He insisted on asking the approximate location. I told him, but feel uncomfortable. If he painted his works, he would know where they were.

In the past, other painters also wanted to paint my photos, I said no.

Is this guy painting on the basis of my photos? How do you feel about that?

You should have insisted he not call you again and then hung up.

« Reply #19 on: June 04, 2018, 12:31 »
+2
You should have insisted he not call you again and then hung up.

If you are uncomfortable, that is the exact right response.

The "not answering the phone when he calls" is the exact WRONG response.  The caller does not know that you are there and refusing to answer, so he keeps calling. That just makes you more nervous and concerned.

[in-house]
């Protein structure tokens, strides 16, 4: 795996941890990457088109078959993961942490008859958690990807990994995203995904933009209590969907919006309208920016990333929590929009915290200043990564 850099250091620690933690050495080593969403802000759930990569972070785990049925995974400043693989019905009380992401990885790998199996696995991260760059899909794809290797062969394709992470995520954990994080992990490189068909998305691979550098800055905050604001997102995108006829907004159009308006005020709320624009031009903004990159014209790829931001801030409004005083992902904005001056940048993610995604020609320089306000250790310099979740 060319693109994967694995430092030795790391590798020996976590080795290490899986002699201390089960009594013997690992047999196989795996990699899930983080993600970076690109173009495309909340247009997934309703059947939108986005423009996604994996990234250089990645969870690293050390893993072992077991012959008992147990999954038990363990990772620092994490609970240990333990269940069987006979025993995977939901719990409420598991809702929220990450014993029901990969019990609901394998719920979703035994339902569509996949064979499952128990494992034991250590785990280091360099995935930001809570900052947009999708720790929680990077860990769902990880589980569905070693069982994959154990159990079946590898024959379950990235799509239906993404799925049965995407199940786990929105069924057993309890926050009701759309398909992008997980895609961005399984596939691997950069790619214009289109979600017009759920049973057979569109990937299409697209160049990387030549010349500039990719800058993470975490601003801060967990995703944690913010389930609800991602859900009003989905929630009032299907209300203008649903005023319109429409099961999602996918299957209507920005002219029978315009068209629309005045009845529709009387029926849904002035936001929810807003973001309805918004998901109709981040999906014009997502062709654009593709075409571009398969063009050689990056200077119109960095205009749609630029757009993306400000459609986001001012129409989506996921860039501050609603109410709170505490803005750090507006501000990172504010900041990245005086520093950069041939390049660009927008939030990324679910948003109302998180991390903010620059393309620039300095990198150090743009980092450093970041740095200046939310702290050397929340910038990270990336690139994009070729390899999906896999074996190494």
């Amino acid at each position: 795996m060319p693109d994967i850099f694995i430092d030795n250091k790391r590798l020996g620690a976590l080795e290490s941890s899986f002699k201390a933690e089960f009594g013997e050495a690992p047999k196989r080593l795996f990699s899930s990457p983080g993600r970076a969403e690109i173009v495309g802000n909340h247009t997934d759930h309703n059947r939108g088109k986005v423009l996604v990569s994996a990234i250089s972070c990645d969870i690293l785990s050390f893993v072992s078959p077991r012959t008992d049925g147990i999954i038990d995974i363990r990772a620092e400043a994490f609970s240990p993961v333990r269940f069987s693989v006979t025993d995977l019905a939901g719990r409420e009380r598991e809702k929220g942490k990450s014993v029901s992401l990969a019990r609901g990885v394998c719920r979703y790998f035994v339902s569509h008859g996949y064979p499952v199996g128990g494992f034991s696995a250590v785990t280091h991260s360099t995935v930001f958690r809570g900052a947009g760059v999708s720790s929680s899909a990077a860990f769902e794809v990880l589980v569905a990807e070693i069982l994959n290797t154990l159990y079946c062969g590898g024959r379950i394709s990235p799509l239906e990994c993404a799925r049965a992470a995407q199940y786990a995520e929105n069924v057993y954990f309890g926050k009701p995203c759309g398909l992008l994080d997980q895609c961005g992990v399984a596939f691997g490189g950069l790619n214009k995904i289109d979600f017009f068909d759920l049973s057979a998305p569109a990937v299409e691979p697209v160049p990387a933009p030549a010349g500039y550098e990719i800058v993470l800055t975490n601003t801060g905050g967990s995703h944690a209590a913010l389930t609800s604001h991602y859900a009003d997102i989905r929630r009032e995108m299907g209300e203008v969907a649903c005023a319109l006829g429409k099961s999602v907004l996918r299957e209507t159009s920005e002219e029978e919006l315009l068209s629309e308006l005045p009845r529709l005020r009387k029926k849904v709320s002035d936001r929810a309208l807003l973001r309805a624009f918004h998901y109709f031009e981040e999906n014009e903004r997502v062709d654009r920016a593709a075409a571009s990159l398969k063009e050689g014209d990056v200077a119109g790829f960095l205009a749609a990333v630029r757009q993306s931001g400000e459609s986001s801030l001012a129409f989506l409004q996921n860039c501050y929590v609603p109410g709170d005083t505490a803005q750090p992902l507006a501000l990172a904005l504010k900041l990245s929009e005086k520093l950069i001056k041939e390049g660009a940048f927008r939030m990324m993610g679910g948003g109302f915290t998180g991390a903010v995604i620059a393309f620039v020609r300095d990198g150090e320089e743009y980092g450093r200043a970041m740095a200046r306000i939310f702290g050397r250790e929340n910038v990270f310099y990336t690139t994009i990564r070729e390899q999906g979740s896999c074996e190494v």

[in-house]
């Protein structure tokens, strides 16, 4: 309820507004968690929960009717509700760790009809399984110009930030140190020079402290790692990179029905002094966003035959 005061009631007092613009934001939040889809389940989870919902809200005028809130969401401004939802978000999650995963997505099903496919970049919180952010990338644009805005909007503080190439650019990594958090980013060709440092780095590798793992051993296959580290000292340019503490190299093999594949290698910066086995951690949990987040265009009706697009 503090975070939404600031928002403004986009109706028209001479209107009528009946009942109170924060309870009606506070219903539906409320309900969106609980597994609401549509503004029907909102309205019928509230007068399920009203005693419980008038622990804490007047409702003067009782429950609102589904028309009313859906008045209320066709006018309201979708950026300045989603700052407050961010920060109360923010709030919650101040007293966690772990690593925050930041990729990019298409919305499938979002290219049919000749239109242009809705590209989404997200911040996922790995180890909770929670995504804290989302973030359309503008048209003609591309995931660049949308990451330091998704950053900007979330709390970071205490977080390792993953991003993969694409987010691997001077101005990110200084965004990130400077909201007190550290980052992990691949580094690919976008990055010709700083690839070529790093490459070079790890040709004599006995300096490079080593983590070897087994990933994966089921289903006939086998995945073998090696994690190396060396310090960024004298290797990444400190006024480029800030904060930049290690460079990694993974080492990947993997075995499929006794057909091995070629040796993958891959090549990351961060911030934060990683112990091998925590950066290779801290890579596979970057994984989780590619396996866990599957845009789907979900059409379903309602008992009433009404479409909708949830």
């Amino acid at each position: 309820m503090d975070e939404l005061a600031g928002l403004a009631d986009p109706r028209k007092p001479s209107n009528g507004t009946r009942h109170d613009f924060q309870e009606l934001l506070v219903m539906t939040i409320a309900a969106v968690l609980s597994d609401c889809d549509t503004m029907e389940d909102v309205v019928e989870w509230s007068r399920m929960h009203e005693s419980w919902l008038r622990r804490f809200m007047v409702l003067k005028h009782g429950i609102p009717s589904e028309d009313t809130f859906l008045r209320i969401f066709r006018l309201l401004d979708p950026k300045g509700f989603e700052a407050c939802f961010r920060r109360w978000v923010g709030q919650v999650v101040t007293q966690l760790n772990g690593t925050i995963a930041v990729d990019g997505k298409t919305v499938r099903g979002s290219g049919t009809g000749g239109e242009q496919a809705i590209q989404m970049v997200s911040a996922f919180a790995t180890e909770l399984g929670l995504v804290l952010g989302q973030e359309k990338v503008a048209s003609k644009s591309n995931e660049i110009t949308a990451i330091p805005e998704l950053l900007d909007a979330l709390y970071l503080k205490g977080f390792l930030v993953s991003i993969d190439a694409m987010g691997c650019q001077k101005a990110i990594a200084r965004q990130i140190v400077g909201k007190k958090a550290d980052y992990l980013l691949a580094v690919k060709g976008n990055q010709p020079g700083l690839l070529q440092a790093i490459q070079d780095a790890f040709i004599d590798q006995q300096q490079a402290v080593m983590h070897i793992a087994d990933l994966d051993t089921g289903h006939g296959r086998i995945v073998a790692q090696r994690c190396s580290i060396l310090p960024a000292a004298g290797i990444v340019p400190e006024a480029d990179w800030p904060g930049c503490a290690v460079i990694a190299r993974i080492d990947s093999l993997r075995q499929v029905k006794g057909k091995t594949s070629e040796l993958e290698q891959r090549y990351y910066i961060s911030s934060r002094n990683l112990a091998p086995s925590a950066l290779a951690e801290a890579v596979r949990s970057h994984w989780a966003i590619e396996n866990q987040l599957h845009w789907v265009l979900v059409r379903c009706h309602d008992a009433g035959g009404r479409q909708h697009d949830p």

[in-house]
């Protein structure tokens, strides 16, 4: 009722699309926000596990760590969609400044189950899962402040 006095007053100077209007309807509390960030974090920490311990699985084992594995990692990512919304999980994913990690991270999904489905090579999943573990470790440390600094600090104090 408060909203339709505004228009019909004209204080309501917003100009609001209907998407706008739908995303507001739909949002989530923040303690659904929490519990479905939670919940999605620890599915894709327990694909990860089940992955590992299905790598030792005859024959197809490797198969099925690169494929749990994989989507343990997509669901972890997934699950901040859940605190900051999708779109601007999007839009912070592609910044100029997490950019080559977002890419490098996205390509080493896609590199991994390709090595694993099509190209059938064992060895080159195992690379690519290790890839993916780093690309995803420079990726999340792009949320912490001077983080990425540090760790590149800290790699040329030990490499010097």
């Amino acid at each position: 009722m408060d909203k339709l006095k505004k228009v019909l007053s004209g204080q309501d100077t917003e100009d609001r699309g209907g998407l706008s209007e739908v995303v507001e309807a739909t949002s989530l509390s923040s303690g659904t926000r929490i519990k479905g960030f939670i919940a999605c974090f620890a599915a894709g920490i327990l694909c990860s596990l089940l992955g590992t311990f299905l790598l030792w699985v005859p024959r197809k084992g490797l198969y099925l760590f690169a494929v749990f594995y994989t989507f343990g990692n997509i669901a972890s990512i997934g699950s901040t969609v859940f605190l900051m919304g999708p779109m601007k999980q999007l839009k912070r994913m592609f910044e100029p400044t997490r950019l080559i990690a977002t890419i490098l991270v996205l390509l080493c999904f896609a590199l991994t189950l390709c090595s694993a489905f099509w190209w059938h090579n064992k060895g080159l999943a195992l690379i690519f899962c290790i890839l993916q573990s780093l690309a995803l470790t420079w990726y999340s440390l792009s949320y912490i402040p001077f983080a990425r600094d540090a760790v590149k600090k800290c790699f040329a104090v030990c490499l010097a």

Just communicate your desires and be done with it.  If he keeps calling after that, then just say "I DO NOT WANT TO TALK TO YOU ANY MORE. PLEASE STOP CALLING" and hang up.  Only an obtuse moron would continue after hearing that (OK,maybe after hearing it twice...)

« Reply #20 on: June 04, 2018, 13:07 »
+2
Hey, thanks all for the responses and suggestions.

All the points are well taken.

PaulieWalnuts

  • On the Wrong Side of the Business
« Reply #21 on: June 04, 2018, 21:32 »
+2
You should have insisted he not call you again and then hung up.

If you are uncomfortable, that is the exact right response.

The "not answering the phone when he calls" is the exact WRONG response.  The caller does not know that you are there and refusing to answer, so he keeps calling. That just makes you more nervous and concerned.

Just communicate your desires and be done with it.  If he keeps calling after that, then just say "I DO NOT WANT TO TALK TO YOU ANY MORE. PLEASE STOP CALLING" and hang up.  Only an obtuse moron would continue after hearing that (OK,maybe after hearing it twice...)